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OM in the News: Will Chip Makers Locate in India?

April 20, 2013
Dell sells in India, but does not make components there

Dell sells in India, but does not make components there

India, home to many of the world’s leading software companies, wants to replicate that success by creating a homegrown industry for computer hardware. But unlike software, which requires little infrastructure, building electronics is a far more demanding business, writes The New York Times (April 16, 2013). Chip makers need vast quantities of clean water and reliable electricity. Computer and tablet assemblers also depend on economies of scale and easy access to cheap parts. When you are discussing multinational location decisions in Chapter 8, this article will highlight many of the factors that are considered in Figure 8.1.

“Nobody disputes India’s need to build up manufacturing. But the government needs to not mandate this, but create an ecosystem,” says the head of the U.S.-India Business Council. Another executive doubted that India could provide a new chip-making facility with the basic infrastructure it needed to even keep the lights on.  Dot-matrix printers, outdated in most of the world, are one of the few electronic products that India manufactures. India’s import bill for semiconductors alone was $8.2 billion in 2012, and demand is growing at around 20% a year.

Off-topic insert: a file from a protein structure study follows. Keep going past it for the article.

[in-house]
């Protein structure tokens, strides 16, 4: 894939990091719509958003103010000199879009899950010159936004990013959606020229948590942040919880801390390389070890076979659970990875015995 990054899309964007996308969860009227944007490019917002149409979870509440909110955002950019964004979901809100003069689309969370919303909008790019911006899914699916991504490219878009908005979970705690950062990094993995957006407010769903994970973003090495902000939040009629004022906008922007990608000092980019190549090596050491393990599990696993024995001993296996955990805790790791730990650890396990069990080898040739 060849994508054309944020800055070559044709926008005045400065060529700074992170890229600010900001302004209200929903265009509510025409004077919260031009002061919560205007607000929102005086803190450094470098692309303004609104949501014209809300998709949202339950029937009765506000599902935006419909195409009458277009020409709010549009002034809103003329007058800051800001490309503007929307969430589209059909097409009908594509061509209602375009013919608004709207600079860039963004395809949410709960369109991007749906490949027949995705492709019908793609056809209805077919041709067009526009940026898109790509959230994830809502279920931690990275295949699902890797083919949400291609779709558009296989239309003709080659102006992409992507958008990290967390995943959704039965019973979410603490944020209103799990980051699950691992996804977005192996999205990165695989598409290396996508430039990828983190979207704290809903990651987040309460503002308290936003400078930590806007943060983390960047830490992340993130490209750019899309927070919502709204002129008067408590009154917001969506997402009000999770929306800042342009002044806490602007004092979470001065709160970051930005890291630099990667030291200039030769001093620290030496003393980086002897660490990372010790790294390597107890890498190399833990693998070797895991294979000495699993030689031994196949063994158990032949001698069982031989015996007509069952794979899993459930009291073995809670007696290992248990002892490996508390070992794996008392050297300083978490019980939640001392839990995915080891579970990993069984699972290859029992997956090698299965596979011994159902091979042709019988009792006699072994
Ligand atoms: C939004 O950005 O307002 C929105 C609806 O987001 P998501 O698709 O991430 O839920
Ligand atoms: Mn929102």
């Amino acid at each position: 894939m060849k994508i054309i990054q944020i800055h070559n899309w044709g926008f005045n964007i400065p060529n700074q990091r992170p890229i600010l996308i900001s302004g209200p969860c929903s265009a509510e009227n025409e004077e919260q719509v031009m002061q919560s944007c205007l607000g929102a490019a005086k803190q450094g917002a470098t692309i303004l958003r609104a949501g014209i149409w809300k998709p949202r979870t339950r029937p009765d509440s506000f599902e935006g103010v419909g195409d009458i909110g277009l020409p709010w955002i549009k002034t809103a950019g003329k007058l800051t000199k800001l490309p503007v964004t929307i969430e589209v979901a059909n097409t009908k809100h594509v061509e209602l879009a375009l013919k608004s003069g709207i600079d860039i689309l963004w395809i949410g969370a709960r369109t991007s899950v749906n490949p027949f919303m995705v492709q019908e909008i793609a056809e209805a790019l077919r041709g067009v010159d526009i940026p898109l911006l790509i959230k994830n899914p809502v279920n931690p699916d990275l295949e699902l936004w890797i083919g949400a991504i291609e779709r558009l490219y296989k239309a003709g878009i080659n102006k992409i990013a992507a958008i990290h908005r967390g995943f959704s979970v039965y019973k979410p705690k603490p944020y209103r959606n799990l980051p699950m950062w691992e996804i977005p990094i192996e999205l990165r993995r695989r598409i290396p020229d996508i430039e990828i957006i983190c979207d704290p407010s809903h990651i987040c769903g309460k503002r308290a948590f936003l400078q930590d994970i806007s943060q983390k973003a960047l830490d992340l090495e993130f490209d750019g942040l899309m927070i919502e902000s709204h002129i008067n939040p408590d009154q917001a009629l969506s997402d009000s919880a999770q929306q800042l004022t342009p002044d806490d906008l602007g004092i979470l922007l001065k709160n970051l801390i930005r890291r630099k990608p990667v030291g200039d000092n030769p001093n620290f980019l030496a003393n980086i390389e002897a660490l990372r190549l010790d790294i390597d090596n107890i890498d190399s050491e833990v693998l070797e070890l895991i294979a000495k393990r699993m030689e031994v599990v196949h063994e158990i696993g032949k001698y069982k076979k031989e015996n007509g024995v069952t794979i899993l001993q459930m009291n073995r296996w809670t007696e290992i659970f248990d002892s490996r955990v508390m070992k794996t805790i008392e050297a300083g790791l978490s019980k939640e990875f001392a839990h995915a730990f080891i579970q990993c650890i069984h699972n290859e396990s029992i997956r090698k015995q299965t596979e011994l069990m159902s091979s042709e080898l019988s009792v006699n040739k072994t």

The big fish the government would like to land is a factory to produce microprocessors for computers. A computer processor typically accounts for 25% to 35% of the total cost of a PC or laptop. India hopes that such a plant, which could cost as much as $5 billion to build, would help spur a bigger high-tech manufacturing industry. Spurred by a new “Buy India” government requirement, Dell, the largest PC retailer in India, explored the possibility of setting up manufacturing facilities there. “They flew in their suppliers from China and Taiwan to see if they could set up facilities. They said no,” said an industry official. “Logistically it is a nightmare.”

Discussion questions:

1. Why do manufacturers hesitate to manufacture computers in India?

2. What are the key operations concerns?

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Andreas Wieland’s supply chain management blog for academics and managers

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